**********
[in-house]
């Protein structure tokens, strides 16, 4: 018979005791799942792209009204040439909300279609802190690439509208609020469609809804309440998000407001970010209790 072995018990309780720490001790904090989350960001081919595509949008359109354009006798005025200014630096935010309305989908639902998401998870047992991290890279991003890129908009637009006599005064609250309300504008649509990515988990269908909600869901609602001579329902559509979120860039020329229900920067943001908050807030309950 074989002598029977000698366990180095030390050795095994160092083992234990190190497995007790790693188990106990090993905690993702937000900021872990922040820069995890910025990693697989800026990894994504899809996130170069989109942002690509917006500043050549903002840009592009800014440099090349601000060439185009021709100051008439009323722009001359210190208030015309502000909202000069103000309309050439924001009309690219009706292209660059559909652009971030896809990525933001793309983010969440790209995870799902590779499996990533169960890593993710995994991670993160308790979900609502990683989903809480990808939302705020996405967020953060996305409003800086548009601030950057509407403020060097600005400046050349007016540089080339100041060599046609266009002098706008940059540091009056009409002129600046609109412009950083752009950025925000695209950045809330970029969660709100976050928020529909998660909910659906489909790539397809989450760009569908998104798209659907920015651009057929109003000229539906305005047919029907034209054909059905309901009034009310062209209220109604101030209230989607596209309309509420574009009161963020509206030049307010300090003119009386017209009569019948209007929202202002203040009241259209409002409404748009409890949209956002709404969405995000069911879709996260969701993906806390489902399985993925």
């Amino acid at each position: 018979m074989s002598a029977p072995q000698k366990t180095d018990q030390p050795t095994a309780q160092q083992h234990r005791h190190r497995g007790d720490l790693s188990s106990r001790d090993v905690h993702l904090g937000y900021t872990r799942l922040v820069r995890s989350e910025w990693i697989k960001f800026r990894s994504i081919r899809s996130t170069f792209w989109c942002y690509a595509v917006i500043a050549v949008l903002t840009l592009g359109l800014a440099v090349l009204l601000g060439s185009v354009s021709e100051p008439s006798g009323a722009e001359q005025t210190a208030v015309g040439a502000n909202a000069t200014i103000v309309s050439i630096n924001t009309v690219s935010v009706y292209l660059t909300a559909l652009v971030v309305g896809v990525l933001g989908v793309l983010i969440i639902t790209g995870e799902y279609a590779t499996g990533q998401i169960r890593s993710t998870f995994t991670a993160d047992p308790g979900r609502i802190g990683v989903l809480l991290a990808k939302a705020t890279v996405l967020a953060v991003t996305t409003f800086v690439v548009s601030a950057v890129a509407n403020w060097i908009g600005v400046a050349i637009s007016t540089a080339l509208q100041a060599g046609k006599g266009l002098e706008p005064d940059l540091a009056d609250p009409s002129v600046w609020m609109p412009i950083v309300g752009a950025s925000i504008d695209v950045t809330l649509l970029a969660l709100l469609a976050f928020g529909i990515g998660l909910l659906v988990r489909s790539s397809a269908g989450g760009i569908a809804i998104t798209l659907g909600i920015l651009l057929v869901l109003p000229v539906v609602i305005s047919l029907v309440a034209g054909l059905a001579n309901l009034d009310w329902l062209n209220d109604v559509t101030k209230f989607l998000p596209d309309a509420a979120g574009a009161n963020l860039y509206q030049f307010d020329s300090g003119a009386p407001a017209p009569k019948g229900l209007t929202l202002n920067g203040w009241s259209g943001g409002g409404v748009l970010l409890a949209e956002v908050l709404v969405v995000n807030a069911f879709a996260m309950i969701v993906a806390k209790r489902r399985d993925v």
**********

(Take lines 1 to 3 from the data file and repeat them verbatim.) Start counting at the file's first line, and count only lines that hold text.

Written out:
[in-house]
């Protein structure tokens, strides 16, 4: 018979005791799942792209009204040439909300279609802190690439509208609020469609809804309440998000407001970010209790 072995018990309780720490001790904090989350960001081919595509949008359109354009006798005025200014630096935010309305989908639902998401998870047992991290890279991003890129908009637009006599005064609250309300504008649509990515988990269908909600869901609602001579329902559509979120860039020329229900920067943001908050807030309950 074989002598029977000698366990180095030390050795095994160092083992234990190190497995007790790693188990106990090993905690993702937000900021872990922040820069995890910025990693697989800026990894994504899809996130170069989109942002690509917006500043050549903002840009592009800014440099090349601000060439185009021709100051008439009323722009001359210190208030015309502000909202000069103000309309050439924001009309690219009706292209660059559909652009971030896809990525933001793309983010969440790209995870799902590779499996990533169960890593993710995994991670993160308790979900609502990683989903809480990808939302705020996405967020953060996305409003800086548009601030950057509407403020060097600005400046050349007016540089080339100041060599046609266009002098706008940059540091009056009409002129600046609109412009950083752009950025925000695209950045809330970029969660709100976050928020529909998660909910659906489909790539397809989450760009569908998104798209659907920015651009057929109003000229539906305005047919029907034209054909059905309901009034009310062209209220109604101030209230989607596209309309509420574009009161963020509206030049307010300090003119009386017209009569019948209007929202202002203040009241259209409002409404748009409890949209956002709404969405995000069911879709996260969701993906806390489902399985993925």
């Amino acid at each position: 018979m074989s002598a029977p072995q000698k366990t180095d018990q030390p050795t095994a309780q160092q083992h234990r005791h190190r497995g007790d720490l790693s188990s106990r001790d090993v905690h993702l904090g937000y900021t872990r799942l922040v820069r995890s989350e910025w990693i697989k960001f800026r990894s994504i081919r899809s996130t170069f792209w989109c942002y690509a595509v917006i500043a050549v949008l903002t840009l592009g359109l800014a440099v090349l009204l601000g060439s185009v354009s021709e100051p008439s006798g009323a722009e001359q005025t210190a208030v015309g040439a502000n909202a000069t200014i103000v309309s050439i630096n924001t009309v690219s935010v009706y292209l660059t909300a559909l652009v971030v309305g896809v990525l933001g989908v793309l983010i969440i639902t790209g995870e799902y279609a590779t499996g990533q998401i169960r890593s993710t998870f995994t991670a993160d047992p308790g979900r609502i802190g990683v989903l809480l991290a990808k939302a705020t890279v996405l967020a953060v991003t996305t409003f800086v690439v548009s601030a950057v890129a509407n403020w060097i908009g600005v400046a050349i637009s007016t540089a080339l509208q100041a060599g046609k006599g266009l002098e706008p005064d940059l540091a009056d609250p009409s002129v600046w609020m609109p412009i950083v309300g752009a950025s925000i504008d695209v950045t809330l649509l970029a969660l709100l469609a976050f928020g529909i990515g998660l909910l659906v988990r489909s790539s397809a269908g989450g760009i569908a809804i998104t798209l659907g909600i920015l651009l057929v869901l109003p000229v539906v609602i305005s047919l029907v309440a034209g054909l059905a001579n309901l009034d009310w329902l062209n209220d109604v559509t101030k209230f989607l998000p596209d309309a509420a979120g574009a009161n963020l860039y509206q030049f307010d020329s300090g003119a009386p407001a017209p009569k019948g229900l209007t929202l202002n920067g203040w009241s259209g943001g409002g409404v748009l970010l409890a949209e956002v908050l709404v969405v995000n807030a069911f879709a996260m309950i969701v993906a806390k209790r489902r399985d993925v």